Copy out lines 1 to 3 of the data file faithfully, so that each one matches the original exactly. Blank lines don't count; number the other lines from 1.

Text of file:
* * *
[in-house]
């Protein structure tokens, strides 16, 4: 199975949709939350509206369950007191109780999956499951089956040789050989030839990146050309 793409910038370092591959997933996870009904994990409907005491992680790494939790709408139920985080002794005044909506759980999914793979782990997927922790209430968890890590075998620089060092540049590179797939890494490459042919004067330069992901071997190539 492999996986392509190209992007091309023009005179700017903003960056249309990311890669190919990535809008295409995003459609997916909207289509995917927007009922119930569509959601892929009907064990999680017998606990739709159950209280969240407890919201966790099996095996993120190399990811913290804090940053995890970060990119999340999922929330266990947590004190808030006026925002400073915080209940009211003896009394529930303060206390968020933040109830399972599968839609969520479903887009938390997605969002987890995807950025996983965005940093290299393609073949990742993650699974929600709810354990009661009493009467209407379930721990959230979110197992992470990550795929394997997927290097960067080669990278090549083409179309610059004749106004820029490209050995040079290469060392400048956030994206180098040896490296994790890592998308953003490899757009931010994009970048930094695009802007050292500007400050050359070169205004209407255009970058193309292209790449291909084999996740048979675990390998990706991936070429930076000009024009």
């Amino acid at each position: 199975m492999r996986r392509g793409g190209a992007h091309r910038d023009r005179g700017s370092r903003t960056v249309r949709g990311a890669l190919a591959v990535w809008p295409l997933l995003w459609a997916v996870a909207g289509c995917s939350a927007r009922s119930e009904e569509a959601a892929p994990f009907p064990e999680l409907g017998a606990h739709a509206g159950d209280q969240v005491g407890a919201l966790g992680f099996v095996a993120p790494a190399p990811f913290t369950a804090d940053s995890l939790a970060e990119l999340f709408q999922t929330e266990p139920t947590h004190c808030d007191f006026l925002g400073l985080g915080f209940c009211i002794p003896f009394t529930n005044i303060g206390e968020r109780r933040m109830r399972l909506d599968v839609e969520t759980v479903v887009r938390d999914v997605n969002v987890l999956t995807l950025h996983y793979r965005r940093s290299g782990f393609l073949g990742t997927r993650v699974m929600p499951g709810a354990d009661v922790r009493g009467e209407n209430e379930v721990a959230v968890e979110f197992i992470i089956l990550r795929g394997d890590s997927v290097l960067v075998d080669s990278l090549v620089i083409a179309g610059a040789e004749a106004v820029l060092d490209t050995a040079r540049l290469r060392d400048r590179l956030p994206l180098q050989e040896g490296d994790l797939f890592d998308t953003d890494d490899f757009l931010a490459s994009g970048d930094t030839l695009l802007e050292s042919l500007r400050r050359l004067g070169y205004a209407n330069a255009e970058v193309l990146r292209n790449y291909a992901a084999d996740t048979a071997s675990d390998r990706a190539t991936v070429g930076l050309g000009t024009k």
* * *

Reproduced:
[in-house]
């Protein structure tokens, strides 16, 4: 199975949709939350509206369950007191109780999956499951089956040789050989030839990146050309 793409910038370092591959997933996870009904994990409907005491992680790494939790709408139920985080002794005044909506759980999914793979782990997927922790209430968890890590075998620089060092540049590179797939890494490459042919004067330069992901071997190539 492999996986392509190209992007091309023009005179700017903003960056249309990311890669190919990535809008295409995003459609997916909207289509995917927007009922119930569509959601892929009907064990999680017998606990739709159950209280969240407890919201966790099996095996993120190399990811913290804090940053995890970060990119999340999922929330266990947590004190808030006026925002400073915080209940009211003896009394529930303060206390968020933040109830399972599968839609969520479903887009938390997605969002987890995807950025996983965005940093290299393609073949990742993650699974929600709810354990009661009493009467209407379930721990959230979110197992992470990550795929394997997927290097960067080669990278090549083409179309610059004749106004820029490209050995040079290469060392400048956030994206180098040896490296994790890592998308953003490899757009931010994009970048930094695009802007050292500007400050050359070169205004209407255009970058193309292209790449291909084999996740048979675990390998990706991936070429930076000009024009």
């Amino acid at each position: 199975m492999r996986r392509g793409g190209a992007h091309r910038d023009r005179g700017s370092r903003t960056v249309r949709g990311a890669l190919a591959v990535w809008p295409l997933l995003w459609a997916v996870a909207g289509c995917s939350a927007r009922s119930e009904e569509a959601a892929p994990f009907p064990e999680l409907g017998a606990h739709a509206g159950d209280q969240v005491g407890a919201l966790g992680f099996v095996a993120p790494a190399p990811f913290t369950a804090d940053s995890l939790a970060e990119l999340f709408q999922t929330e266990p139920t947590h004190c808030d007191f006026l925002g400073l985080g915080f209940c009211i002794p003896f009394t529930n005044i303060g206390e968020r109780r933040m109830r399972l909506d599968v839609e969520t759980v479903v887009r938390d999914v997605n969002v987890l999956t995807l950025h996983y793979r965005r940093s290299g782990f393609l073949g990742t997927r993650v699974m929600p499951g709810a354990d009661v922790r009493g009467e209407n209430e379930v721990a959230v968890e979110f197992i992470i089956l990550r795929g394997d890590s997927v290097l960067v075998d080669s990278l090549v620089i083409a179309g610059a040789e004749a106004v820029l060092d490209t050995a040079r540049l290469r060392d400048r590179l956030p994206l180098q050989e040896g490296d994790l797939f890592d998308t953003d890494d490899f757009l931010a490459s994009g970048d930094t030839l695009l802007e050292s042919l500007r400050r050359l004067g070169y205004a209407n330069a255009e970058v193309l990146r292209n790449y291909a992901a084999d996740t048979a071997s675990d390998r990706a190539t991936v070429g930076l050309g000009t024009k």